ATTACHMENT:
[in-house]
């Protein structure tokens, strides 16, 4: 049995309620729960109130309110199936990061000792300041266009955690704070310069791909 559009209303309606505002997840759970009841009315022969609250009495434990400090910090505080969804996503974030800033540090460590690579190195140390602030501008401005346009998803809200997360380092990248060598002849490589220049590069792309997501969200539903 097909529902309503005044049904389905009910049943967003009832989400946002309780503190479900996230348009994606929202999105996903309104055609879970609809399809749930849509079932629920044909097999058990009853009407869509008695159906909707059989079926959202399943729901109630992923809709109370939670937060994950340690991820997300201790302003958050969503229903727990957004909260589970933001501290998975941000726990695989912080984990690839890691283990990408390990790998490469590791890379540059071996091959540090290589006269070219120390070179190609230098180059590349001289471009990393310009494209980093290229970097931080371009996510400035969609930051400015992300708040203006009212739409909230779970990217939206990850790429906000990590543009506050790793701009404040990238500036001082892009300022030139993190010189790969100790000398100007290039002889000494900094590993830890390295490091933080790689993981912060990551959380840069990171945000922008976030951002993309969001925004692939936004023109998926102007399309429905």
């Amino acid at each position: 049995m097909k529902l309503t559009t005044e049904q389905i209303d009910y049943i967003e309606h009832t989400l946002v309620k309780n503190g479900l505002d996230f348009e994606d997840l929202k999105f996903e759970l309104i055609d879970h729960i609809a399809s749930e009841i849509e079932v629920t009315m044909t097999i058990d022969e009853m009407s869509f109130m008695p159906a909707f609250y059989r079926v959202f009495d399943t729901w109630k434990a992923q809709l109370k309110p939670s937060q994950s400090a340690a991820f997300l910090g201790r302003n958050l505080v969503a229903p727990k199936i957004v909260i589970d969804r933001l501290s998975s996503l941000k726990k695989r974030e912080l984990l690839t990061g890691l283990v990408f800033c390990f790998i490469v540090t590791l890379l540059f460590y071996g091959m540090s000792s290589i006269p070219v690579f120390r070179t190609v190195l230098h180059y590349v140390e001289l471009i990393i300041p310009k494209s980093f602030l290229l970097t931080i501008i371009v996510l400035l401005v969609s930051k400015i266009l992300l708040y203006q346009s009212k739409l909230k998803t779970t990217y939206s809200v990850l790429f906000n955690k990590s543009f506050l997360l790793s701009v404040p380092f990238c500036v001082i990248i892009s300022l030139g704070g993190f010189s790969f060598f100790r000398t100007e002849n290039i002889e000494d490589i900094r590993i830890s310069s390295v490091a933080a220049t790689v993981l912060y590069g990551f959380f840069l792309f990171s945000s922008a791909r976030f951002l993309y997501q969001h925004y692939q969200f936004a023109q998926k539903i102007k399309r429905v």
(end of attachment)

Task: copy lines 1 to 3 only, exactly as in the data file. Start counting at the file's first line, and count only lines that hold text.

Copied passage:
[in-house]
């Protein structure tokens, strides 16, 4: 049995309620729960109130309110199936990061000792300041266009955690704070310069791909 559009209303309606505002997840759970009841009315022969609250009495434990400090910090505080969804996503974030800033540090460590690579190195140390602030501008401005346009998803809200997360380092990248060598002849490589220049590069792309997501969200539903 097909529902309503005044049904389905009910049943967003009832989400946002309780503190479900996230348009994606929202999105996903309104055609879970609809399809749930849509079932629920044909097999058990009853009407869509008695159906909707059989079926959202399943729901109630992923809709109370939670937060994950340690991820997300201790302003958050969503229903727990957004909260589970933001501290998975941000726990695989912080984990690839890691283990990408390990790998490469590791890379540059071996091959540090290589006269070219120390070179190609230098180059590349001289471009990393310009494209980093290229970097931080371009996510400035969609930051400015992300708040203006009212739409909230779970990217939206990850790429906000990590543009506050790793701009404040990238500036001082892009300022030139993190010189790969100790000398100007290039002889000494900094590993830890390295490091933080790689993981912060990551959380840069990171945000922008976030951002993309969001925004692939936004023109998926102007399309429905």
């Amino acid at each position: 049995m097909k529902l309503t559009t005044e049904q389905i209303d009910y049943i967003e309606h009832t989400l946002v309620k309780n503190g479900l505002d996230f348009e994606d997840l929202k999105f996903e759970l309104i055609d879970h729960i609809a399809s749930e009841i849509e079932v629920t009315m044909t097999i058990d022969e009853m009407s869509f109130m008695p159906a909707f609250y059989r079926v959202f009495d399943t729901w109630k434990a992923q809709l109370k309110p939670s937060q994950s400090a340690a991820f997300l910090g201790r302003n958050l505080v969503a229903p727990k199936i957004v909260i589970d969804r933001l501290s998975s996503l941000k726990k695989r974030e912080l984990l690839t990061g890691l283990v990408f800033c390990f790998i490469v540090t590791l890379l540059f460590y071996g091959m540090s000792s290589i006269p070219v690579f120390r070179t190609v190195l230098h180059y590349v140390e001289l471009i990393i300041p310009k494209s980093f602030l290229l970097t931080i501008i371009v996510l400035l401005v969609s930051k400015i266009l992300l708040y203006q346009s009212k739409l909230k998803t779970t990217y939206s809200v990850l790429f906000n955690k990590s543009f506050l997360l790793s701009v404040p380092f990238c500036v001082i990248i892009s300022l030139g704070g993190f010189s790969f060598f100790r000398t100007e002849n290039i002889e000494d490589i900094r590993i830890s310069s390295v490091a933080a220049t790689v993981l912060y590069g990551f959380f840069l792309f990171s945000s922008a791909r976030f951002l993309y997501q969001h925004y692939q969200f936004a023109q998926k539903i102007k399309r429905v």